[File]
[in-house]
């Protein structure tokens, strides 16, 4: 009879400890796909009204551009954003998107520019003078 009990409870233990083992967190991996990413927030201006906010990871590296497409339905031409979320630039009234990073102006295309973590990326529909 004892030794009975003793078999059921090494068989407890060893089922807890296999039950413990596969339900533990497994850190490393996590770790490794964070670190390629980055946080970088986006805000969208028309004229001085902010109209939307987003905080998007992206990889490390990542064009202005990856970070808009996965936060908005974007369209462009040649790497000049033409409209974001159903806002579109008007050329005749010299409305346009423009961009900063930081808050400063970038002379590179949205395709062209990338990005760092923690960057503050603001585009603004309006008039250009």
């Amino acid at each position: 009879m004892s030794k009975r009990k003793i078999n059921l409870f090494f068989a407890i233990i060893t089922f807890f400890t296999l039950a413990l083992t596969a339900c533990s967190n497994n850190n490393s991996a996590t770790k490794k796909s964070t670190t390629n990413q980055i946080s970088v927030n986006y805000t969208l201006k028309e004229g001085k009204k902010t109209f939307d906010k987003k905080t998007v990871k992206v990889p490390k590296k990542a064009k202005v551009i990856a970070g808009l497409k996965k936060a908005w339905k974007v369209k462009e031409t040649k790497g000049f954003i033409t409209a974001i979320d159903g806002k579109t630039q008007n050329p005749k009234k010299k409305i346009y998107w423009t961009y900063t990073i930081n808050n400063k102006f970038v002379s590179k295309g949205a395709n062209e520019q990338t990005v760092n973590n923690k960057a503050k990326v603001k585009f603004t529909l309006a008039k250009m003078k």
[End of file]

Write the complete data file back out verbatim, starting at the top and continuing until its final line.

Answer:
[in-house]
């Protein structure tokens, strides 16, 4: 009879400890796909009204551009954003998107520019003078 009990409870233990083992967190991996990413927030201006906010990871590296497409339905031409979320630039009234990073102006295309973590990326529909 004892030794009975003793078999059921090494068989407890060893089922807890296999039950413990596969339900533990497994850190490393996590770790490794964070670190390629980055946080970088986006805000969208028309004229001085902010109209939307987003905080998007992206990889490390990542064009202005990856970070808009996965936060908005974007369209462009040649790497000049033409409209974001159903806002579109008007050329005749010299409305346009423009961009900063930081808050400063970038002379590179949205395709062209990338990005760092923690960057503050603001585009603004309006008039250009």
């Amino acid at each position: 009879m004892s030794k009975r009990k003793i078999n059921l409870f090494f068989a407890i233990i060893t089922f807890f400890t296999l039950a413990l083992t596969a339900c533990s967190n497994n850190n490393s991996a996590t770790k490794k796909s964070t670190t390629n990413q980055i946080s970088v927030n986006y805000t969208l201006k028309e004229g001085k009204k902010t109209f939307d906010k987003k905080t998007v990871k992206v990889p490390k590296k990542a064009k202005v551009i990856a970070g808009l497409k996965k936060a908005w339905k974007v369209k462009e031409t040649k790497g000049f954003i033409t409209a974001i979320d159903g806002k579109t630039q008007n050329p005749k009234k010299k409305i346009y998107w423009t961009y900063t990073i930081n808050n400063k102006f970038v002379s590179k295309g949205a395709n062209e520019q990338t990005v760092n973590n923690k960057a503050k990326v603001k585009f603004t529909l309006a008039k250009m003078k």